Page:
“How can I stop my dog from barking?”

December 04, 2020

Barking can be really annoying cant it! There is always a reason for why your dog is barking….and the first step in addressing the barking is to identify what that reason is.

Barking is a normal behaviour and method of communication for dogs, and some breeds are more vocal than others, but if the barking becomes excessive and intrusive then there will be a reason for it.

Dogs get bored too

One of the common reasons for barking, especially in young and adolescent dogs, is boredom.  As a general rule,  if a dog doesn’t have an outlet for the activities they were bred to do, and doesn’t have the opportunity to engage in natural activities such as foraging, sniffing, licking and chewing, then we are more likely to notice they will engage in more unwanted behaviours such as chewing, biting and barking.

Think about the last time you were bored….really bored. Maybe during a power cut so there is no tv to watch, no radio to put on, everything is dark.  Or maybe if you were at work and were doing a really dull task which took hours.  Charlotte. C. Burn from the Royal Veterinary College defines boredom as:-

“an unpleasant emotion including suboptimal arousal levels and a thwarted motivation to experience almost anything different or more arousing than the behaviours and sensations currently possible. It arises when we perceive that there is ‘nothing to do’ or are ‘tired of doing the same thing’, and is accompanied by a sense of time dragging”.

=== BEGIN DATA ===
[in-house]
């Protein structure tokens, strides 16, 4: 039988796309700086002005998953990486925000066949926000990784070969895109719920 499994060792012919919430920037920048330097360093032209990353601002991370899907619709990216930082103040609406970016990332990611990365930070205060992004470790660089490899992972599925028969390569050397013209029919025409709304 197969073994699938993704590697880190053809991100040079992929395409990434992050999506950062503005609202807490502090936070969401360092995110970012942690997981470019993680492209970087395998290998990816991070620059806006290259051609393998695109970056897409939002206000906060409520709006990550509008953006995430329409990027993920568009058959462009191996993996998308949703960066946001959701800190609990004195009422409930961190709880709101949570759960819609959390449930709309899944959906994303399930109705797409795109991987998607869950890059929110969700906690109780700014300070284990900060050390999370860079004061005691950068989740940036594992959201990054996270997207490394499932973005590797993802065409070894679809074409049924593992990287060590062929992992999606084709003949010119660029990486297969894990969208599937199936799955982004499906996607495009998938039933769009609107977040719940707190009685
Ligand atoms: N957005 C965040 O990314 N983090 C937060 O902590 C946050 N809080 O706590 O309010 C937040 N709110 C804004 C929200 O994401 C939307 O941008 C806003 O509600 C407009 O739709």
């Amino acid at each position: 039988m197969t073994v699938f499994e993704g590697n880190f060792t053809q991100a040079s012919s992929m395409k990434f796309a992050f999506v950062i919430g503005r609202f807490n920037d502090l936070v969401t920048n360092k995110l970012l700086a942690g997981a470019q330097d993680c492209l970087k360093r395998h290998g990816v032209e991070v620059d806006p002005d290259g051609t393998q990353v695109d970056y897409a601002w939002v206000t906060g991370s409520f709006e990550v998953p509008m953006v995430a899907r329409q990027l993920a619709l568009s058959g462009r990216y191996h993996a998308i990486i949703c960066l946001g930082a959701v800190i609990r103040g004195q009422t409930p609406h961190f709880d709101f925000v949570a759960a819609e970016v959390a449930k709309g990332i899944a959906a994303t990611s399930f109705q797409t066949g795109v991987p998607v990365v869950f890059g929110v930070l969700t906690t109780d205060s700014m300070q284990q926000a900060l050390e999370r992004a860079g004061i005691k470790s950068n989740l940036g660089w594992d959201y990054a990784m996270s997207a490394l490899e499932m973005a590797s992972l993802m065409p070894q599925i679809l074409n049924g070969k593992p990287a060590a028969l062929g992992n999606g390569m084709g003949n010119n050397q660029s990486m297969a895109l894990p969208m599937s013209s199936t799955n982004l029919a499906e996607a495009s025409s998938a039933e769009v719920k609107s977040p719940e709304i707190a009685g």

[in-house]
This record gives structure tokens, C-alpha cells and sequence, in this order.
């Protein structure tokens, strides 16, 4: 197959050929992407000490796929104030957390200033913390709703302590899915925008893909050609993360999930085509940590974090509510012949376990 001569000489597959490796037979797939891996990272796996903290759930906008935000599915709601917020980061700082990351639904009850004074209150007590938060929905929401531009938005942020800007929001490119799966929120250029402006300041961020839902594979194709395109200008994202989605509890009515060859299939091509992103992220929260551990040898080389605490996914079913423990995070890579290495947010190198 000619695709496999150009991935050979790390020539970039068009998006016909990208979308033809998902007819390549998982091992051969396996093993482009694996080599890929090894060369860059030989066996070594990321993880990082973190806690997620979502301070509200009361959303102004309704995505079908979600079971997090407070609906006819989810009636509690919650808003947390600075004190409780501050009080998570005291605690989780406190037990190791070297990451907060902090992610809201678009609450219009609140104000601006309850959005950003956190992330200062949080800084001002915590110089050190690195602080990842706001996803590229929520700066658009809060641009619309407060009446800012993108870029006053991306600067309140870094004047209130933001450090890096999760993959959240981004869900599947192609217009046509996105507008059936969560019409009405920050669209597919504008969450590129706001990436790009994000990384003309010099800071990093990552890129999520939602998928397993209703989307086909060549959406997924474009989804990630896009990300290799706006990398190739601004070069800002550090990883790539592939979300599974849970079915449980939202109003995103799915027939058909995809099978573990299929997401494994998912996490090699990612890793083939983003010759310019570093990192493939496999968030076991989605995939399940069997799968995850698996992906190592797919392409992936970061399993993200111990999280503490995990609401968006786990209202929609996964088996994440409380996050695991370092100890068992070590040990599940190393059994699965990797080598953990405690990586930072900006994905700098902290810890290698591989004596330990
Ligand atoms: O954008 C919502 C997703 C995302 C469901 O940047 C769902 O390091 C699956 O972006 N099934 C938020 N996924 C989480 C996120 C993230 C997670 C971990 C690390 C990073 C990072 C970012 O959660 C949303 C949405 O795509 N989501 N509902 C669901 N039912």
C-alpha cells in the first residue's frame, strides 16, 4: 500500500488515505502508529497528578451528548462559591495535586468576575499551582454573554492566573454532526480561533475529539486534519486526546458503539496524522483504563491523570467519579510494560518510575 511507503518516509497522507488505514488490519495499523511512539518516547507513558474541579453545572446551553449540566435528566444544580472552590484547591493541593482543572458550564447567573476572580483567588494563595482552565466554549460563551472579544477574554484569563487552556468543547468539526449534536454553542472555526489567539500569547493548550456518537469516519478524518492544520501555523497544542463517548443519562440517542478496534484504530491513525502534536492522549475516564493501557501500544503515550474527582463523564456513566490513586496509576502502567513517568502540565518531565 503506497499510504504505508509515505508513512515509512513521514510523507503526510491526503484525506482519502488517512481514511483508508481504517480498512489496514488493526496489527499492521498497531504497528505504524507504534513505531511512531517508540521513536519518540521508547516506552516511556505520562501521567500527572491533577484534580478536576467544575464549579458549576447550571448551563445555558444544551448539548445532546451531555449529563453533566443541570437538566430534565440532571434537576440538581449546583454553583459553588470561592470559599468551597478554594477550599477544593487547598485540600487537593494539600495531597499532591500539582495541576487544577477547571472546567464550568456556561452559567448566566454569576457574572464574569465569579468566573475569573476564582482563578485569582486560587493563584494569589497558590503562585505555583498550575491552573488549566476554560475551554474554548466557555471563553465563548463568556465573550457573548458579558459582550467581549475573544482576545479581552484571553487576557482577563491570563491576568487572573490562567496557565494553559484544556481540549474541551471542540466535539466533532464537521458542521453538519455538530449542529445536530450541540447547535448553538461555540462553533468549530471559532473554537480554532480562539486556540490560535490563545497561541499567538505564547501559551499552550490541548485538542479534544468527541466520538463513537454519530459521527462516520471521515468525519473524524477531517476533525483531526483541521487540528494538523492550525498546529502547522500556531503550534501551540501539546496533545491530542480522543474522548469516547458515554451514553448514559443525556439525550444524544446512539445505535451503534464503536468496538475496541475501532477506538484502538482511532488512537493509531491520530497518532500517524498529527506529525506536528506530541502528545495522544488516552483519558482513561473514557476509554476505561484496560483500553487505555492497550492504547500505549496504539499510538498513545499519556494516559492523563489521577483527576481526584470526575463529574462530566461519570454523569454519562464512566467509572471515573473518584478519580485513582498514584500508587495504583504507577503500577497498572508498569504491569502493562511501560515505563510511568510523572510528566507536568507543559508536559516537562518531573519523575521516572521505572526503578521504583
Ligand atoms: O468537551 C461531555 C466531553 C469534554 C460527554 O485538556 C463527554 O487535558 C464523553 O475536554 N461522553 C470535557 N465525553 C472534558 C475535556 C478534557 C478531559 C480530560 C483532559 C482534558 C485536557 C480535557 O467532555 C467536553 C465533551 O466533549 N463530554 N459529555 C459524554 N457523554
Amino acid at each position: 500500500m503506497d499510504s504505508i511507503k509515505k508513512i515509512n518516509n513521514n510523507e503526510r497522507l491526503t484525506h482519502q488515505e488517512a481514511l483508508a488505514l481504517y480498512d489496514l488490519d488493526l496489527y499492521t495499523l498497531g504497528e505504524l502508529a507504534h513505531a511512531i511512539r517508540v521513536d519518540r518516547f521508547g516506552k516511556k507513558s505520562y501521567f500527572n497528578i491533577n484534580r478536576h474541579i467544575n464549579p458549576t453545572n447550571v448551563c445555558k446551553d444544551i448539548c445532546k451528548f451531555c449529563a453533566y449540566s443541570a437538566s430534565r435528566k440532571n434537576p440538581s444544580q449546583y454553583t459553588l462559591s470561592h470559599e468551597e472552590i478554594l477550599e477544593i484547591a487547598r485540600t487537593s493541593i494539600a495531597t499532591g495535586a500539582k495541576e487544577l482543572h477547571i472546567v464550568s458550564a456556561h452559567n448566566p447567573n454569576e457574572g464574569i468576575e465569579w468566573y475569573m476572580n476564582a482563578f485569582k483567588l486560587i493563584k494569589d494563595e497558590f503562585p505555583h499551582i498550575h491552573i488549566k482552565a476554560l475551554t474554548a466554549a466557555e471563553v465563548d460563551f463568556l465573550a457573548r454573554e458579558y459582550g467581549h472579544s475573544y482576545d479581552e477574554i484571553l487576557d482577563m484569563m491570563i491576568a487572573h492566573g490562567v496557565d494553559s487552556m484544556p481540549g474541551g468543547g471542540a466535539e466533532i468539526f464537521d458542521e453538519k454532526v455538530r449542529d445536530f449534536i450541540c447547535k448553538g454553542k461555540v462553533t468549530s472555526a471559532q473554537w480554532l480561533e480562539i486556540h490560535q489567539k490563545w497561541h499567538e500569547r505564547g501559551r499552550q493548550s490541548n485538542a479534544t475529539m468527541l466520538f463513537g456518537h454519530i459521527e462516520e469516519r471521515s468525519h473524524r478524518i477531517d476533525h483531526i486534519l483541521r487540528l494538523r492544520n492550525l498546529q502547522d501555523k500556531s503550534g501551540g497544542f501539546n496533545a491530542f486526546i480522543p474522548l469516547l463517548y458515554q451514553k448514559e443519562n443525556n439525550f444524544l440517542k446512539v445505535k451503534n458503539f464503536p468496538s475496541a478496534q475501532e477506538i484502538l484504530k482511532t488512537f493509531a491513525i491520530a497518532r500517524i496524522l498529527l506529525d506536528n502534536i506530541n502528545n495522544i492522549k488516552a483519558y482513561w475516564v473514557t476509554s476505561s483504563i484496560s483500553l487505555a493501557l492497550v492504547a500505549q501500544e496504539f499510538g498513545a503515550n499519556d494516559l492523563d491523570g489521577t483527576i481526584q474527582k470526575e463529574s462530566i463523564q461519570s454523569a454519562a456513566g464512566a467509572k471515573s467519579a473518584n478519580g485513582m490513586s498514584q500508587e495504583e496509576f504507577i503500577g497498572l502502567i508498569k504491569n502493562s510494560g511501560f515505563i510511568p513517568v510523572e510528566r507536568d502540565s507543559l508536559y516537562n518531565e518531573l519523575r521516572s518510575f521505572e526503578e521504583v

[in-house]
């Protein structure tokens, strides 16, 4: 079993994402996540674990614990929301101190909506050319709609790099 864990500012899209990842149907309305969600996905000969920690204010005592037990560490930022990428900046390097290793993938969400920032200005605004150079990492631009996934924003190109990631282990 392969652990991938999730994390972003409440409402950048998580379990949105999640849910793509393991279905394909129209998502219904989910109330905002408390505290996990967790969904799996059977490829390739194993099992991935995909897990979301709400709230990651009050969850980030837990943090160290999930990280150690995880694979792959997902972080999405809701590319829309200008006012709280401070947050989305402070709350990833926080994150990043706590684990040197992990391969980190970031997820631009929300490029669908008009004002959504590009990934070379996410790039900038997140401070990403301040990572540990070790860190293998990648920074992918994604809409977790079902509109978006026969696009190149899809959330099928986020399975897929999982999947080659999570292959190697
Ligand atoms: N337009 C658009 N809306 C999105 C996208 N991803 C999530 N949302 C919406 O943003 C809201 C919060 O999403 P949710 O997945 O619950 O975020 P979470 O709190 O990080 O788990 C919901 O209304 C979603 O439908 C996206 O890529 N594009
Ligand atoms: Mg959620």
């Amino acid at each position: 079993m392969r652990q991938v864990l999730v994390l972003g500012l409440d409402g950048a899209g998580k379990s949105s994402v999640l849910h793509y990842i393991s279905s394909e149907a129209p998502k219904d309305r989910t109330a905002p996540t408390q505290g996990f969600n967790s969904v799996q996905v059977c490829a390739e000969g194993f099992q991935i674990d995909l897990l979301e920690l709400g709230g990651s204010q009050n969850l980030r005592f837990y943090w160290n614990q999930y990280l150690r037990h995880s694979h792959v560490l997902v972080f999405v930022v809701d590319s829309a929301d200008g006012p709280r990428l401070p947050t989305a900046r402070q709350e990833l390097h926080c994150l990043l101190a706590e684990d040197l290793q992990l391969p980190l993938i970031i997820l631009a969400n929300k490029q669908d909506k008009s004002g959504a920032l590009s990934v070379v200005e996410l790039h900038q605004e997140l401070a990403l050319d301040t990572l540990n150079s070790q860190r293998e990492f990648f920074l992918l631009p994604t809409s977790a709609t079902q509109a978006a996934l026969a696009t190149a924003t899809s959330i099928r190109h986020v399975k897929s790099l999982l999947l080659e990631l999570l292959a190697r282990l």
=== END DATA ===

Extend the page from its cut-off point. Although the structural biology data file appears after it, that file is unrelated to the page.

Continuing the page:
If a dog is left alone for long periods of time on a regular basis, or if a dog doesn’t have an outlet for behaviours they were bred to do, aren’t able to engage in natural behaviours such as foraging, sniffing, licking and chewing, or are bored on a regular basis, you are more likely to experience more unwanted behaviours such as chewing and barking, as well as experiencing other negative consequences and behaviours.   Boredom can make dogs more hyper sensitive and therefore more likely to bark at noises. Boredom can mean dogs are more ‘on edge’ and have more energy to expend, meaning they can become more reactive.

Mental stimulation is so important, especially with puppies and adolescent dogs,  but also with older dogs like mine who are mentally active but maybe cant do long periods of physical exercise. They get bored too 🙂 So increase the time your dog has during the day to engage in chewing, licking, problem solving (working out how to get food out of food dispensing toys), sniffing (scatter feeding) and foraging (snuffle mats).

Seeking attention

Barking can begin for one reason, such as boredom,  but can continue for another reason. For example, if a dog starts barking because they are bored, and then the barking causes us to suddenly turn our attention to them to try and get them to stop, they can learn that barking works to get attention, and then the barking can continue for that reason. It is therefore so important to address the original cause of the barking – in this example increase the mental stimulation.